Clinton then pointed out that even at President Obama's much accelerated goal of a million upgrades a year, it would take 100 years to finish the job. And here we are sitting in a state where building-sector unemployment is headed to 50 percent. Clean energy ought to be for Nevada in the 21st century what silver was in the 19th --- the foundation for building a state.
  • The real estate industry quietly removes a label showing energy use of older buildings (ClimateWire)
  • A New Building Energy Label in the Works, Alternative to Energy Star (Earth2Tech)
  • Homes Go From 'Superefficient' to Zero Carbon Emissions in Europe (ClimateWire) [emphasis added]:
    The United Kingdom mandates all new homes be zero-carbon by 2016. France and Germany are debating stronger building requirements of their own. And Denmark will require all new houses to meet the "passive house" standard by 2020, meaning using 85 percent less energy and producing 95 percent less carbon dioxide than regular houses.
    "Builders won't offer efficient houses unless required by law, for fear of losing clients to cheaper alternatives," he said. But the cost of building efficient houses is dropping as contractors learn how to do it better and in less time.

'GREEN NEWS EXTRA': More green news not covered in today's audio report... See below!

  • Zogby Poll Confirms That Americans Want Strong Action on Climate and Energy (DeSmogBlog) [emphasis added]:
    A new Zogby poll commissioned by the National Wildlife Federation found that 71% of respondents supported the Waxman-Markey energy and climate bill recently passed in the House of Representatives.
  • ExxonMobil guilty in deaths of migratory birds in five states (Scientific American):
    With development of oil and gas resources encouraged by the Bush Administration, many new waste ponds have appeared on public lands. Some companies use electronic hazing devices that make noises and flashing lights to scare birds away. Others clean the water before discharging it or cover ponds to keep birds from landing there. Whatever ExxonMobil was doing, it apparently wasn't enough...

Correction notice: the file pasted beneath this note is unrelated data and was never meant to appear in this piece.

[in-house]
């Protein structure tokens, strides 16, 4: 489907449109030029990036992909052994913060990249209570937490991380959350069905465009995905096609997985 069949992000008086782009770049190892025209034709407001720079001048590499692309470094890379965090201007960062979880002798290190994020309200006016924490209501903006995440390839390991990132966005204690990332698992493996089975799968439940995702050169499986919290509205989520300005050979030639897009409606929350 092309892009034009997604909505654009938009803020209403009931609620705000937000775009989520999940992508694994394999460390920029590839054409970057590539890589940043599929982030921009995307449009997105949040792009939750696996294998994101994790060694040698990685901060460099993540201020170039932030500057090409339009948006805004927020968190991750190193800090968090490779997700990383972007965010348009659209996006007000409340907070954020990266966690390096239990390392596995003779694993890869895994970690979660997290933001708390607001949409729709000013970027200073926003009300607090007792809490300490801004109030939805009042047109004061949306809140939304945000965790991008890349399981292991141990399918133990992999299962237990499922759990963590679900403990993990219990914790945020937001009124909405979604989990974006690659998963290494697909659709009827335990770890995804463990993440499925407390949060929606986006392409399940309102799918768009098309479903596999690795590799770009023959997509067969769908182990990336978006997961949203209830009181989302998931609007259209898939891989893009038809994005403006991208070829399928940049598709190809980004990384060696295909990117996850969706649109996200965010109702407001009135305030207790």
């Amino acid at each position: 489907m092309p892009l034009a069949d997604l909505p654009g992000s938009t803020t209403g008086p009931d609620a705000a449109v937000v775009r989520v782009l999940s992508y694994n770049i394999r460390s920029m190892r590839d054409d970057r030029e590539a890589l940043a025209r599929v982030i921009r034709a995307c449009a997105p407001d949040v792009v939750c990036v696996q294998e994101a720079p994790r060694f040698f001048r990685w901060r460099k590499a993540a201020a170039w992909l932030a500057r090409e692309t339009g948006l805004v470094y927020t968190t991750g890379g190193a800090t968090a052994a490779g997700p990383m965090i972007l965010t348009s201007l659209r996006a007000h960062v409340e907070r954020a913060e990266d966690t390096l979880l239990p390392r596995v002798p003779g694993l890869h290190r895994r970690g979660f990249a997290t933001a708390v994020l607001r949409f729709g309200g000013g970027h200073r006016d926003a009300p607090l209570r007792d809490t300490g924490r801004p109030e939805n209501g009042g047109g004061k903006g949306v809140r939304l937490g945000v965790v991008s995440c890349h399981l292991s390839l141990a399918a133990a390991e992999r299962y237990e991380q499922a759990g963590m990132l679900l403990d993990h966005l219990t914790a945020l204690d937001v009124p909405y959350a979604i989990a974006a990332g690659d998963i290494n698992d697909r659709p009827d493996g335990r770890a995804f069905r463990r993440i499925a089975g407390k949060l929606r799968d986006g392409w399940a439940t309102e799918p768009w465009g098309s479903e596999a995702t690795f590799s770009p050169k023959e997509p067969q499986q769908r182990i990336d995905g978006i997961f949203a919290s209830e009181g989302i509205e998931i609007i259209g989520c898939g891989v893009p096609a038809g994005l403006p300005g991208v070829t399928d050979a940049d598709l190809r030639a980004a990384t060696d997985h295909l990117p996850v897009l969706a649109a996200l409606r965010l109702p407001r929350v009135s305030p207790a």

• Study sees dramatic drop in Indian groundwater (AP) [emphasis added]:
    The study comes as India's struggles with water have become a major political issue. The problem reaches across the country's vast class divide, touching everyone from residents of elite neighborhoods where the taps regularly go dry to poor farmers in desperate need of irrigation to grow their crops.
    "This is probably the largest rate of groundwater loss in any comparable-sized region on Earth," that study said.
  • Incorrigible Lomborg: Defending the right of rich people to pollute (DeSmogBlog)
  • China’s Incinerators Loom as a Global Hazard (NY Times) [emphasis added]:
    [T]hese pollutants, particularly long-lasting substances like dioxin and mercury, are dangerous not only in China, a growing body of atmospheric research based on satellite observations suggests. They float on air currents across the Pacific to American shores.
  • Cargill, the National School Lunch Program, and antibiotic-resistant salmonella (Grist.org) [emphasis added]:
    As I reported last week, a large-scale California beef-packing plant owned by Cargill churned out, packaged up, and distributed widely some 830,000 pounds of ground beef tainted with antibiotic-resistant salmonella. At least 28 people in three states have been laid low by the pathogen. For salmonella, the CDC reckons that for every confirmed illness, 38 people have actually fallen ill. Thus we can assume that around 1000 people have caught the bug.
    Good thing it’s summer, because the Cargill plant in question supplies the National School Lunch Program.
  • Calif. meat plant cited for cow handling problems (AP) [emphasis added]:
    Last year, in the wake of the biggest beef recall in history linked to a Southern California slaughterhouse, inspectors visited the Fresno facility and 17 other plants that sold meat to the National School Lunch Program.
    Agency spokeswoman Bryn Burkard said a Freedom of Information Act request would have to be made to learn if the plant had been inspected since.